On the other hand, if you conduct either mental or physical experiments, and make inferences and conclusion based on the finding of that experiment or research then thats a more concrete hypothesis.

Yes, I understand the limitation that certain issues are highly relativistic. My personal view has some basic assumptions, one of which is that the closer to the truth you are the less there is space for personal interpretations. But try to keep the mental note that, although perception and\or interpretations of things might differ, the core of things are still the same, thats why the more objective searches are for answers, the more likely those inferences are likely to converge.

Tala said...

what are the other methods other than following the scientific menthod or experimenting?

Devil's Mind said...

Interesting question, but sadly my answer would be: I have no idea.

I think this is one of the deepest questions to ask, and I have some interest to dig there, but as i just said, I got no straight answer!!

If we try to classify theories, they fall into three categories: Logic premises, mathematical theories, scientific theories. Although there is strong evidence that the three are related, yet no scientist has been able to identify the link yet!!

Generally, logical premises and mathematical theories are pretty much unquestionable (except in extreme skeptic arguments).

The important thing is to understand the difference between positive conclusions (eg. inferences of an experiment) and negative conclusions (eg. belief in ghosts). All experimental methods has what we might call bias, even scientific method has what some people call systematic bias\error.

To make things simple to understand, imagine someone who is "collecting" evidence that 9/11 was related to the holocausts. Such person is highly likely to find pieces that might lead to that conclusion. The point is, if you look hard enough you might find pieces that relate things that are totally unrelated. Its because you are biased towards one conclusion, you are likely to find it. I'd say, being apathetic about the results is generally another good way to obtain limited objectivity.

Rania said...

Very, very interesting!

"If you look hard enough you might find pieces that relate things that are totally unrelated... I'd say, being apathetic about the results is generally another good way to obtain limited objectivity."

I agree. It's easier to make conclusions when you start with those conclusions and work backwards, and you can even come up with really strong arguments to support them. A wanderer without a destination is more likely to stumble upon "truth", if it exists.
But does it? When you say "right answers", I wonder how far one can generalize the term. Does it work the other way round? That is, does a 100% probability of getting identical answers imply that they're correct? You still picked out of a limited number of choices. If we assume that there is an unlimited number of wrong answers versus only a single correct one (though one can still question that), it is likely that all the then-available choices were wrong in the first place!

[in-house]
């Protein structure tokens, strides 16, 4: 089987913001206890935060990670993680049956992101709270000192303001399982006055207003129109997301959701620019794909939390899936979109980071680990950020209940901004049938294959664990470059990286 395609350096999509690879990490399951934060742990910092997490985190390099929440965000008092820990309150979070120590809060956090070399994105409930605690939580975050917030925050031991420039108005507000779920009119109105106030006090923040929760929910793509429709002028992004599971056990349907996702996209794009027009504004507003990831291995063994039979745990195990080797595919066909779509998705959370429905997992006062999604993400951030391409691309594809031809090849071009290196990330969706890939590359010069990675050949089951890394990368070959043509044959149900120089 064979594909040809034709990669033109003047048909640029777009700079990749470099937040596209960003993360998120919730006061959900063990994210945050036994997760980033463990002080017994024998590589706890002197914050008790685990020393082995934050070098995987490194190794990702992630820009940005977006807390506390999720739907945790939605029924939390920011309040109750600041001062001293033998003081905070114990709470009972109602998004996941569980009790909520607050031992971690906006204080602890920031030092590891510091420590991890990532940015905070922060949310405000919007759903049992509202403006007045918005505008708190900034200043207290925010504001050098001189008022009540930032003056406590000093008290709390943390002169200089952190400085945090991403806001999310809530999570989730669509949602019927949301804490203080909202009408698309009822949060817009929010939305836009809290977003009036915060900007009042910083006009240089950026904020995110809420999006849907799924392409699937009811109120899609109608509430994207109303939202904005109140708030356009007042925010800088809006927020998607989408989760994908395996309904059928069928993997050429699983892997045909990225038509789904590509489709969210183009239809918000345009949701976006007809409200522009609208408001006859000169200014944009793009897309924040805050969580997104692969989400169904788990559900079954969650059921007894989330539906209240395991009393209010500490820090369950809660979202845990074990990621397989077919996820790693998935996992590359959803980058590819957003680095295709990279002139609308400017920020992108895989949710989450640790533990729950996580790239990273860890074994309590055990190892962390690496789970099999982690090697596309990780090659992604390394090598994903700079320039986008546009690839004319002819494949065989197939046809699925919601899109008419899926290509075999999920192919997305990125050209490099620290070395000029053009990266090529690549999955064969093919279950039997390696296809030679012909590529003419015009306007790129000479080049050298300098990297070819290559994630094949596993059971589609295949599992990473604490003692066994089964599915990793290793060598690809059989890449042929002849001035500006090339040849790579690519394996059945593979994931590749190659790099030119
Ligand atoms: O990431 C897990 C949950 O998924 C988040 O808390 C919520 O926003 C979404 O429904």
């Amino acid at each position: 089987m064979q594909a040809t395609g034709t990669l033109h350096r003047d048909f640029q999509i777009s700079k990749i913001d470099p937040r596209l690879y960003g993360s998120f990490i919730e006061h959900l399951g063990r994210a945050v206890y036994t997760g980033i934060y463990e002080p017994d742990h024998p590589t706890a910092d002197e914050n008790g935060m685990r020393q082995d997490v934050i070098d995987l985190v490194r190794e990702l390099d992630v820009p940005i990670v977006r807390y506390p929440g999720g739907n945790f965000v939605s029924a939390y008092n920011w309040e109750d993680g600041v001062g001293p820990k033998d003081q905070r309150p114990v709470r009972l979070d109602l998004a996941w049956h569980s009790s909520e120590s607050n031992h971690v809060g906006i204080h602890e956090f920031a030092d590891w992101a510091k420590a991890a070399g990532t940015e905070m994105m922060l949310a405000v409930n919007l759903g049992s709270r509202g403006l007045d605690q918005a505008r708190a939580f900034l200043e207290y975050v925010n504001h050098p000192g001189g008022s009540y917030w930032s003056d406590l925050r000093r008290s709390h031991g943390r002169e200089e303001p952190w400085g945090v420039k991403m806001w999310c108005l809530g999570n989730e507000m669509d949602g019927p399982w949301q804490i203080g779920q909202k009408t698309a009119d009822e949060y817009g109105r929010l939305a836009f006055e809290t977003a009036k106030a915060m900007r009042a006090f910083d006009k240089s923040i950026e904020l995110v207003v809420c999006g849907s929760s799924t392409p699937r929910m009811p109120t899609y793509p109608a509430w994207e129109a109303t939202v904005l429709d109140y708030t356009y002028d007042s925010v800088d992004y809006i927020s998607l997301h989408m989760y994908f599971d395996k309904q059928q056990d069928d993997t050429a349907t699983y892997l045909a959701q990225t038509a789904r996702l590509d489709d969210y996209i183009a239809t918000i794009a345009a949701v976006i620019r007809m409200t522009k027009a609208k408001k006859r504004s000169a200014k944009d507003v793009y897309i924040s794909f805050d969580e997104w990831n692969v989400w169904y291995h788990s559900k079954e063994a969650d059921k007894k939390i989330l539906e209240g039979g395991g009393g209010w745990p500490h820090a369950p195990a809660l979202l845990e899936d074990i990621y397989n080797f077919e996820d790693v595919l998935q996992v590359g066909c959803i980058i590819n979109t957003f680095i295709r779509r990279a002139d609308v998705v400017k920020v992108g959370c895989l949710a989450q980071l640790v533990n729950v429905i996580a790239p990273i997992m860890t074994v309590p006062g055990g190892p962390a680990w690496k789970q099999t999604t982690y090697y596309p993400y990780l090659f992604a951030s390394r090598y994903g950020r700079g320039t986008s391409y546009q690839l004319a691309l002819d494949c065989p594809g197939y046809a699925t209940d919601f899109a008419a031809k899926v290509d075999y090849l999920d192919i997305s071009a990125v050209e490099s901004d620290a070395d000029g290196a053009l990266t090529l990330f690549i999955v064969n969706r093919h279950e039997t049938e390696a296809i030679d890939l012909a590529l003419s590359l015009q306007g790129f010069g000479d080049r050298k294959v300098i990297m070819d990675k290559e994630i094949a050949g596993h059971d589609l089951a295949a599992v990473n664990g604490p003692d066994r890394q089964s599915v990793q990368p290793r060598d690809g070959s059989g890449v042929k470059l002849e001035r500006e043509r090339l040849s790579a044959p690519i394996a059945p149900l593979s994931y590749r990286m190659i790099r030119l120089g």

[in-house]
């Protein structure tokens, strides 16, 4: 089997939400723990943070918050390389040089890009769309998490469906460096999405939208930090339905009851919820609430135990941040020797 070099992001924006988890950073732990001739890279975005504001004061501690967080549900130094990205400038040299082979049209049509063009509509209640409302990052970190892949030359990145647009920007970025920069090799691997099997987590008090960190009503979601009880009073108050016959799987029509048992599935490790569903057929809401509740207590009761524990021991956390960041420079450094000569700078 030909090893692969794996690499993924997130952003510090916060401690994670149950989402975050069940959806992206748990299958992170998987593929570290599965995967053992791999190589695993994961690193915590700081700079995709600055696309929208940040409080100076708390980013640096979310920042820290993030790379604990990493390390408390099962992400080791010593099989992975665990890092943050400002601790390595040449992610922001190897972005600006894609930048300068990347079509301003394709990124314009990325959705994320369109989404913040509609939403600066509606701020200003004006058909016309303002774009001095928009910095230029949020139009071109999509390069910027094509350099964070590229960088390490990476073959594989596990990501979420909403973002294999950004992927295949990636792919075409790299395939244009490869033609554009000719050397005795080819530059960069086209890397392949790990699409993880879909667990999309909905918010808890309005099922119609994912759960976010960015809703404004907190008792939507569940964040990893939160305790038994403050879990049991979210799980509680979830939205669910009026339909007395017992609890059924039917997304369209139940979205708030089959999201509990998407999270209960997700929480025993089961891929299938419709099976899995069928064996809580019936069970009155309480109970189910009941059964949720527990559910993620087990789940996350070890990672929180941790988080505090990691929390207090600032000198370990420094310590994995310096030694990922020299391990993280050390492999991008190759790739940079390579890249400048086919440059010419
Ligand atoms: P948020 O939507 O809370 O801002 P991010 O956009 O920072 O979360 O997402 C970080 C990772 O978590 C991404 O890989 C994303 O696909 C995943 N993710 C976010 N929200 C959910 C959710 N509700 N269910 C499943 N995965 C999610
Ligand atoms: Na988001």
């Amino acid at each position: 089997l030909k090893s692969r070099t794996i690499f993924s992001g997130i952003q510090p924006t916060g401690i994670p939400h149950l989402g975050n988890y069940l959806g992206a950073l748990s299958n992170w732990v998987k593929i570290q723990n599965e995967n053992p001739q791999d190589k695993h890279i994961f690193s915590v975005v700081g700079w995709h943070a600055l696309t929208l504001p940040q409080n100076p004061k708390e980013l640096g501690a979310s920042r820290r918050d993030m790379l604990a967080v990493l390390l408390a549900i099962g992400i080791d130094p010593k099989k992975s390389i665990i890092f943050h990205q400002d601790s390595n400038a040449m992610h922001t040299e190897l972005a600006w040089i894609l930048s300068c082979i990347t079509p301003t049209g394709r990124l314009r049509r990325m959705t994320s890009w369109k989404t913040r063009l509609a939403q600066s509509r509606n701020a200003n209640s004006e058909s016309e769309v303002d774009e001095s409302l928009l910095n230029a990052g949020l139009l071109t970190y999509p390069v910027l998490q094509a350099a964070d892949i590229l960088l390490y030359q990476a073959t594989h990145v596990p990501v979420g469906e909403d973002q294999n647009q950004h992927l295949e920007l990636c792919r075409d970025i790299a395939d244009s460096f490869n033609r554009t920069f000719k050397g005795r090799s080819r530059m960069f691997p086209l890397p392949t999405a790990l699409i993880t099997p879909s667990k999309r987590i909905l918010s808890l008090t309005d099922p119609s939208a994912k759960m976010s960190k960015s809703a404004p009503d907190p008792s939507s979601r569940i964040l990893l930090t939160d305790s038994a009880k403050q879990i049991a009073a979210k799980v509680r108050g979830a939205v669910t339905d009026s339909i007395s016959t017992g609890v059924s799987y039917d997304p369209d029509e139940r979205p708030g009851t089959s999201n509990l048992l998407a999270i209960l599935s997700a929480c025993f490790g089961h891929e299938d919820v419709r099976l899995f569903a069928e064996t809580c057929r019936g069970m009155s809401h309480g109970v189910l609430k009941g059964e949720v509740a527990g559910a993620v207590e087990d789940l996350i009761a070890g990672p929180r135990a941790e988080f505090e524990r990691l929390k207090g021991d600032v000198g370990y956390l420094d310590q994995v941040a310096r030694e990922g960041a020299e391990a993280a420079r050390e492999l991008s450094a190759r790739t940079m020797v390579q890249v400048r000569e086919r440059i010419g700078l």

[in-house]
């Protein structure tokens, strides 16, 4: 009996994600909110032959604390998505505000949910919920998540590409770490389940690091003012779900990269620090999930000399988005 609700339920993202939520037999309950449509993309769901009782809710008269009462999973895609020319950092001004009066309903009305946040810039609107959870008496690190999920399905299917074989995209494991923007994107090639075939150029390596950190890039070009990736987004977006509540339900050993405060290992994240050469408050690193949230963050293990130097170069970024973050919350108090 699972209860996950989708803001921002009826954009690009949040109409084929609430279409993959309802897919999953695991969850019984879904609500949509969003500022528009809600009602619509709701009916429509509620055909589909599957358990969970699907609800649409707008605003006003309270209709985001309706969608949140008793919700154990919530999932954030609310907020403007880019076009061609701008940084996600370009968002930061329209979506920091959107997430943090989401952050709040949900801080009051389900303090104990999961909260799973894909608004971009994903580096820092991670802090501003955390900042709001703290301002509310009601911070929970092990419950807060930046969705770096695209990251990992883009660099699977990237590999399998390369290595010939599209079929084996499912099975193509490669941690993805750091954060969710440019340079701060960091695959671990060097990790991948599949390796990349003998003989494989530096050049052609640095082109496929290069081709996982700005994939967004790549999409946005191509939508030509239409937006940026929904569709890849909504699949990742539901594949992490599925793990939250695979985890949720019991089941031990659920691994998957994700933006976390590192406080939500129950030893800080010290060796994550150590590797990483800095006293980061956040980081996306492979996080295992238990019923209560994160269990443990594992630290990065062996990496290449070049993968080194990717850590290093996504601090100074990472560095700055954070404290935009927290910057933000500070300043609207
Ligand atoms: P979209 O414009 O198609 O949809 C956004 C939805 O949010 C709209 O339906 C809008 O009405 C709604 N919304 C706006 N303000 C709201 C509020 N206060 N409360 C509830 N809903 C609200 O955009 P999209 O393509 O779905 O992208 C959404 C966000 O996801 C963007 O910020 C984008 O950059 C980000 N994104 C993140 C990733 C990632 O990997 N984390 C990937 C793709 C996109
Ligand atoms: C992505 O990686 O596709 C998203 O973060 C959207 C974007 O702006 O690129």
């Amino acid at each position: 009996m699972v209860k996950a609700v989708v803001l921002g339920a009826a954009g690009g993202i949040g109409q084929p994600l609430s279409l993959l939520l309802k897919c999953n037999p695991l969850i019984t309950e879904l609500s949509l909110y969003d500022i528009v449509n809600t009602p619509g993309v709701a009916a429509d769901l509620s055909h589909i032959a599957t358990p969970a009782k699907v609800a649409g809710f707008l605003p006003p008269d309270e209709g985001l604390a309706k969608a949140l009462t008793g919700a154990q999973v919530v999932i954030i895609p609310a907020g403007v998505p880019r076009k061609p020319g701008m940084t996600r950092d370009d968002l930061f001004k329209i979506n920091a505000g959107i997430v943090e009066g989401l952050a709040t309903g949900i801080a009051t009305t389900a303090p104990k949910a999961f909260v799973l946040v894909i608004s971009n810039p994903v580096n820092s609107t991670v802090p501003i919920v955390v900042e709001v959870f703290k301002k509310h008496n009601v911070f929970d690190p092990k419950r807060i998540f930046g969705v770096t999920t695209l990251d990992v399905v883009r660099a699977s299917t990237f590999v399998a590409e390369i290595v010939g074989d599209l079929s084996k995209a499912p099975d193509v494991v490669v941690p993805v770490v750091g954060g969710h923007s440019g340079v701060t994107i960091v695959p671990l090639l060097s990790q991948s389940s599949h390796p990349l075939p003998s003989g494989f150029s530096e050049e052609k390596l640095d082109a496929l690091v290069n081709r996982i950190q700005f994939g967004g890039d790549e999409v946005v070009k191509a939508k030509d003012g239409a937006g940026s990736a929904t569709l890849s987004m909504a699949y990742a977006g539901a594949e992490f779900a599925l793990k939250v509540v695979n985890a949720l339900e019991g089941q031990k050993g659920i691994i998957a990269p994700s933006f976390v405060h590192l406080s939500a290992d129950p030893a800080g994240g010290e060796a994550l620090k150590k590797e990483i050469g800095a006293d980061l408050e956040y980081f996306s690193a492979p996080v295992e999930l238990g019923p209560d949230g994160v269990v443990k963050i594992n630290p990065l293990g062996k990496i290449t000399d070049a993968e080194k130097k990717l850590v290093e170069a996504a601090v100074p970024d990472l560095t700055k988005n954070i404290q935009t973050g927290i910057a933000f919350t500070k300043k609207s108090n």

Devil's Mind said...

I guess there is what we might call truth or correct answers, but the tough question is whether humans can (at least hypothetically) obtain knowledge about it, especially considering that our senses and mental abilities are subject to errors. Objectivity is an unattainable goal I'd say.

Now to the other two interesting points Rania raises:
When you say "right answers", I wonder how far one can generalize the term. - I think the answer is highly connected to the view of determinism. I'd say, Laplace's Demon and similar entities are the only ones qualified to give comprehensive answer to your question. Unfortunately Laplace's Demon is a hypothetical being! [I hope my answer made sense.]

does a 100% probability of getting identical answers imply that they're correct? - Not necessarily. If we consider answers to be completely random, then 100% probability would imply all answers were correct. On the other hand, if we consider that answers might be psychologically (or otherwise) determined, then such implication is invalid. Consider two students who have agreed beforehand that they will answer all questions as "A". Those students have a 100% probability to get identical answers although their answers may be wrong.

I am not going into details of the nature of "common errors", but those types of errors might also increase the chances that certain incorrect answers are more likely than others.